Republican State Representative Joe Driver never wanted to sit on the House Appropriations Committee, but he was named to the powerful position anyway. With a projected $15-$18 billion budget shortfall facing the state of Texas, one would expect Rep. Driver to commit to serving fully on the Appropriations Committee throughout the interim.
But at last week's budget hearing, Rep. “No-Show-Joe” Driver was nowhere to be found. He should be sitting just to the right of Speaker Straus, in the middle of the back row. Only you can't see him, because he's not there:
Rep. “No-Show-Joe” never wanted to be on the House Appropriations Committee. From the Dallas Morning News Trailblazers blog, Straus to House: Get to work!:
Driver, placed by Straus on the budget writing Appropriations Committee, has said he's not interested. Driver didn't attend some of the panel's first meetings. But he hinted he might be forced to start going.
“It's time to put up or show up,” Driver quipped.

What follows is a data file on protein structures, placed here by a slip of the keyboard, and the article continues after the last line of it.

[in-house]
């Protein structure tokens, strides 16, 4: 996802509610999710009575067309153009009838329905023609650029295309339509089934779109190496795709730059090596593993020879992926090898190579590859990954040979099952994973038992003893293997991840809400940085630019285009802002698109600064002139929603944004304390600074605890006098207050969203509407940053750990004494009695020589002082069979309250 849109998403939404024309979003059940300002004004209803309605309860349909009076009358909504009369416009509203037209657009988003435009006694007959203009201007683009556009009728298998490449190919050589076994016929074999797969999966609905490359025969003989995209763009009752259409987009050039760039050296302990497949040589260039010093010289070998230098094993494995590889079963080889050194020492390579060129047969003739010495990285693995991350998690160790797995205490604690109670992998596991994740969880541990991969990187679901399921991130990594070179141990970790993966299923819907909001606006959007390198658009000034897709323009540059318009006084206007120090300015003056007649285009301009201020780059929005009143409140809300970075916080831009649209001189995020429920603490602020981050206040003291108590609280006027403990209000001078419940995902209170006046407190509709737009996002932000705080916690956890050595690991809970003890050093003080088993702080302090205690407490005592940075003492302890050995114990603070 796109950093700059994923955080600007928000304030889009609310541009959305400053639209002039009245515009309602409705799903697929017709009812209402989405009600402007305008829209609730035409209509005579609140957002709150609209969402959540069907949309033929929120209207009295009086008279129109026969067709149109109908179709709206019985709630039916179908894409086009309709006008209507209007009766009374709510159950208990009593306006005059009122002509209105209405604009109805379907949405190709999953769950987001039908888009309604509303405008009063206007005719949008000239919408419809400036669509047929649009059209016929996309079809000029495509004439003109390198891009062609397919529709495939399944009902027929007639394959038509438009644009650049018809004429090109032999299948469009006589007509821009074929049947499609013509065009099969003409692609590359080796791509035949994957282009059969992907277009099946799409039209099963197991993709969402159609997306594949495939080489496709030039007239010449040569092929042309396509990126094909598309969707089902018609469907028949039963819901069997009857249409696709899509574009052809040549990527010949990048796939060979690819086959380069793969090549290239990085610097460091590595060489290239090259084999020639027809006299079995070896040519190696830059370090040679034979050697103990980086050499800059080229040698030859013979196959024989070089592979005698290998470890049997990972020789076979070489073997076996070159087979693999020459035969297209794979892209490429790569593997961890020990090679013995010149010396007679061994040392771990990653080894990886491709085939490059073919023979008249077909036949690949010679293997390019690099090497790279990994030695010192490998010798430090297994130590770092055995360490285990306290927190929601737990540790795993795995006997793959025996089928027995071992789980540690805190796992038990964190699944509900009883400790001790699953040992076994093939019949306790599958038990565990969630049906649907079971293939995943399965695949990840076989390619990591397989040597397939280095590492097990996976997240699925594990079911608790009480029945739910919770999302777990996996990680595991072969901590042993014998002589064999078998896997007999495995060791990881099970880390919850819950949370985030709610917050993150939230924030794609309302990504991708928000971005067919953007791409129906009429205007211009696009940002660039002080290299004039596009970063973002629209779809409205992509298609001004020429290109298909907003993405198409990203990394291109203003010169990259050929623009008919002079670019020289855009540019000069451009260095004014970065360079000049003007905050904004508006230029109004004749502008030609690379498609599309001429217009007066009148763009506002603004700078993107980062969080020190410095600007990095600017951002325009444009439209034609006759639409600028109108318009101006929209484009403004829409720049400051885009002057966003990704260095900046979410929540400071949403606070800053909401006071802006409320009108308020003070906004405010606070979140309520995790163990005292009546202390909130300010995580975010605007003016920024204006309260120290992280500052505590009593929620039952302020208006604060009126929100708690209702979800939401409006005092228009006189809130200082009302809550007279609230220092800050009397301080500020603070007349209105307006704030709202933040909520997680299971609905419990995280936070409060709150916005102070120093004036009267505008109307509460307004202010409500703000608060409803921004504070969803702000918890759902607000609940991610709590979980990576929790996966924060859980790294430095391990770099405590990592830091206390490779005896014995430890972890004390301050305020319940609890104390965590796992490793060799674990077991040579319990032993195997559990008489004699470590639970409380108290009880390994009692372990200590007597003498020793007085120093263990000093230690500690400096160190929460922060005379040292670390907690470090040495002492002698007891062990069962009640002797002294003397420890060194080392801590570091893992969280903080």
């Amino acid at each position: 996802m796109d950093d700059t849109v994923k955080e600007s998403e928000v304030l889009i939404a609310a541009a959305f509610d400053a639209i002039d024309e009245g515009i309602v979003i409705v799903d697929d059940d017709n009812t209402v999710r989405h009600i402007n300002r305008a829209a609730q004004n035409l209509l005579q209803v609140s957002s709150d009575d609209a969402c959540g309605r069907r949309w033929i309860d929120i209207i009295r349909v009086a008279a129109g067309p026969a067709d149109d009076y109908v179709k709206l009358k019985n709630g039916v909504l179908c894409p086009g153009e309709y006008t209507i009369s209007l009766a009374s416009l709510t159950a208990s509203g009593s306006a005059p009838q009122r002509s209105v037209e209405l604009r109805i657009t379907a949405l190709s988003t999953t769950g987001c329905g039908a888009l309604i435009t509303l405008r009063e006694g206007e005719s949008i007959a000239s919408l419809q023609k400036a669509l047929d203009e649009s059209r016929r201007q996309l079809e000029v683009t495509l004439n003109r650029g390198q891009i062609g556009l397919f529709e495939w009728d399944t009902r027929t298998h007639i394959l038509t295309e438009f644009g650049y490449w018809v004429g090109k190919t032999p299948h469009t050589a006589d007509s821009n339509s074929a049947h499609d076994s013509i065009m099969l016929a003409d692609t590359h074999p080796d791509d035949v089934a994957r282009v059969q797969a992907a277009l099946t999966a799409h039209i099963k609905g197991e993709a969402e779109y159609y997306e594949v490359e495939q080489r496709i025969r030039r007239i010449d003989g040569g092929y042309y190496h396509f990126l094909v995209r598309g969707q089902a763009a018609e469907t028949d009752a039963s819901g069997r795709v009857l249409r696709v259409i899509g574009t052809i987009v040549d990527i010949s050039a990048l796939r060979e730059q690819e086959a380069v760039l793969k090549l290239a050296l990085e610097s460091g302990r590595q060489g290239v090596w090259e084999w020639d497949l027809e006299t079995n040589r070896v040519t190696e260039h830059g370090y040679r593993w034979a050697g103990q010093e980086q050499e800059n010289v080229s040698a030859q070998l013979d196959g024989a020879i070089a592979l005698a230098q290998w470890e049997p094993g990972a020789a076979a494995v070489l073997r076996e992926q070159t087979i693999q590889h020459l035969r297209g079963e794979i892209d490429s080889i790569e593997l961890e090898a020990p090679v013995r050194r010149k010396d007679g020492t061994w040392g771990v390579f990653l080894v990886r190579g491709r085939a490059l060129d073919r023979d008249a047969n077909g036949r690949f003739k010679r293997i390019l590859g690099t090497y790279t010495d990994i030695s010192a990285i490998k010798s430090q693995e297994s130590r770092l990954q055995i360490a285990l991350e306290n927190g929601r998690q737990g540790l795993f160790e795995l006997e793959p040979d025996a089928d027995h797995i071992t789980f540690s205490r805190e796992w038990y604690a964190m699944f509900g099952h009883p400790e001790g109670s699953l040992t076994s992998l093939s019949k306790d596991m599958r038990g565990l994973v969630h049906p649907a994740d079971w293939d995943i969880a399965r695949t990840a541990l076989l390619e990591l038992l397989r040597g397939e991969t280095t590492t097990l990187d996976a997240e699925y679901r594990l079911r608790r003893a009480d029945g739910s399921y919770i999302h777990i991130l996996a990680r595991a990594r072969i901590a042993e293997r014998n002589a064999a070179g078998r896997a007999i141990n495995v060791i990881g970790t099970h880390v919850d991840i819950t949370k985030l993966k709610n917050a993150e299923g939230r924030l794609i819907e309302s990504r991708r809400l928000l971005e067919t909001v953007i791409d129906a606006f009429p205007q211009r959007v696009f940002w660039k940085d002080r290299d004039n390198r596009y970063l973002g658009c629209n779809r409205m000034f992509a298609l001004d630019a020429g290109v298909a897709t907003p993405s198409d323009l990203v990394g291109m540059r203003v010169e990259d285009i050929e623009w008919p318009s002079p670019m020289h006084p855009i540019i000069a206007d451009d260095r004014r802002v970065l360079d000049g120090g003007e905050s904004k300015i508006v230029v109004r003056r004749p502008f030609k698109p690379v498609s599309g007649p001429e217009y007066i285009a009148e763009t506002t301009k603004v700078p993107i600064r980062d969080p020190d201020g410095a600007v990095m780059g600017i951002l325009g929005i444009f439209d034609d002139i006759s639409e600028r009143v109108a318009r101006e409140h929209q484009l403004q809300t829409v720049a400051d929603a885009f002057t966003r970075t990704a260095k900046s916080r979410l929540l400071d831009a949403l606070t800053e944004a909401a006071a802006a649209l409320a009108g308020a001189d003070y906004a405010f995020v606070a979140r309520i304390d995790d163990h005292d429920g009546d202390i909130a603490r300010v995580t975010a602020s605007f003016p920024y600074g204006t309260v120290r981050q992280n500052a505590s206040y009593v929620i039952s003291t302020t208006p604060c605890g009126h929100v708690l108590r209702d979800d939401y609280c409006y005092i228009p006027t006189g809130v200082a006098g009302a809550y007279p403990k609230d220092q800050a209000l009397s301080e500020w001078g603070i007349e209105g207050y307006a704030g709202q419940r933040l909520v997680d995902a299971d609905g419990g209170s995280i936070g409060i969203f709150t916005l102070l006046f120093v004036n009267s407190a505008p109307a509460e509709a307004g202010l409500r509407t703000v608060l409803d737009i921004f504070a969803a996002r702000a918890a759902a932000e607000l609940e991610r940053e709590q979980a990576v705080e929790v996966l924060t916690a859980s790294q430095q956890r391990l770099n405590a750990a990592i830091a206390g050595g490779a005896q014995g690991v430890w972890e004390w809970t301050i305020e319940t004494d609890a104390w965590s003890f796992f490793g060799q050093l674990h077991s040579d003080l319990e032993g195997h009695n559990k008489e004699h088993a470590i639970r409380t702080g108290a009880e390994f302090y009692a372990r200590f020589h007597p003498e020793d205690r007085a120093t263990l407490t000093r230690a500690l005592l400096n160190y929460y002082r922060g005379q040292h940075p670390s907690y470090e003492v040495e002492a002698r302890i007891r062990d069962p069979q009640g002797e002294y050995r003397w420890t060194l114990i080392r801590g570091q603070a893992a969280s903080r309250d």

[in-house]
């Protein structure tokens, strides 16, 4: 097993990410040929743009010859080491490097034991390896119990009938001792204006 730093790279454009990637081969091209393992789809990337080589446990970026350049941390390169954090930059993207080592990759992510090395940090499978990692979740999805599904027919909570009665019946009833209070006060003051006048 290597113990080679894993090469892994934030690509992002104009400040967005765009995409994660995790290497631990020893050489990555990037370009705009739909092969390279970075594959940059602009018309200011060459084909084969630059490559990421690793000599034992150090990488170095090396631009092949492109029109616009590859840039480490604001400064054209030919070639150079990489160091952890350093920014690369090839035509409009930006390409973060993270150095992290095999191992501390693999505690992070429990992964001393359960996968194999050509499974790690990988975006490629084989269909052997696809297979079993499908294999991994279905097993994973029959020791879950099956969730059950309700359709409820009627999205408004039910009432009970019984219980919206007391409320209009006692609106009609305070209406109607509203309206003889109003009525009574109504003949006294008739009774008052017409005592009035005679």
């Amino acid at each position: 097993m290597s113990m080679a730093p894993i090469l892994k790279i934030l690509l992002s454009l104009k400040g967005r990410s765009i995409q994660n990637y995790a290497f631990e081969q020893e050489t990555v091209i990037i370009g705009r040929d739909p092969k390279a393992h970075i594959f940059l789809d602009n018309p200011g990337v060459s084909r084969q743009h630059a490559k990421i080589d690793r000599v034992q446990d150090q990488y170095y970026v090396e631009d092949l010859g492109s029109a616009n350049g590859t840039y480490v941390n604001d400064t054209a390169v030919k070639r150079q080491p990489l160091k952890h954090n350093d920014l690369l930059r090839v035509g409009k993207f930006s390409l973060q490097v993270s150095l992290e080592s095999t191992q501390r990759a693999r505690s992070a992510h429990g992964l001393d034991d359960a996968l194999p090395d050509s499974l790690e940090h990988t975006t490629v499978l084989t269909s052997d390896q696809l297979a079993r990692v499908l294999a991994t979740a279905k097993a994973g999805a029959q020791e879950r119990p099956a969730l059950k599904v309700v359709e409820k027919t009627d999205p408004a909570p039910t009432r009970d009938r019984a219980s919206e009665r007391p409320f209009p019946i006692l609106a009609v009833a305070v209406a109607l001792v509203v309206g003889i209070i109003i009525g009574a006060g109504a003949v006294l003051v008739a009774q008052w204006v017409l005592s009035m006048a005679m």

Since “No-Show-Joe” couldn't show up, the people in House District 113 shouldn't have to put up with him any longer. Democrat Jamie Dorris is going to make sure of that.
Democrat Jamie Dorris is running against “No-Show-Joe” and called him out for his failed attendance in an e-mail to supporters last week:
Texas is facing an $18 billion budget shortfall. This week in Austin, the Texas House Appropriations Committee met to discuss the state's declining revenue and to determine the best way to confront this serious situation. Our incumbent State Rep. Joe Driver (R), a member of the Committee, did not attend the hearing.
This was one of the most important House Committee hearings this year. And there his chair sat – empty. As other members of the committee learned about revenue projections, Joe's empty chair didn't have any questions. As other state Representatives talked about what can be done in the coming legislative session – no Joe.
It's time to get rid of the same old Austin politicians. The next time Rep. Driver brags about being on the House Appropriations Committee, ask, 'Why the no-show, Joe?' Leadership starts with showing up.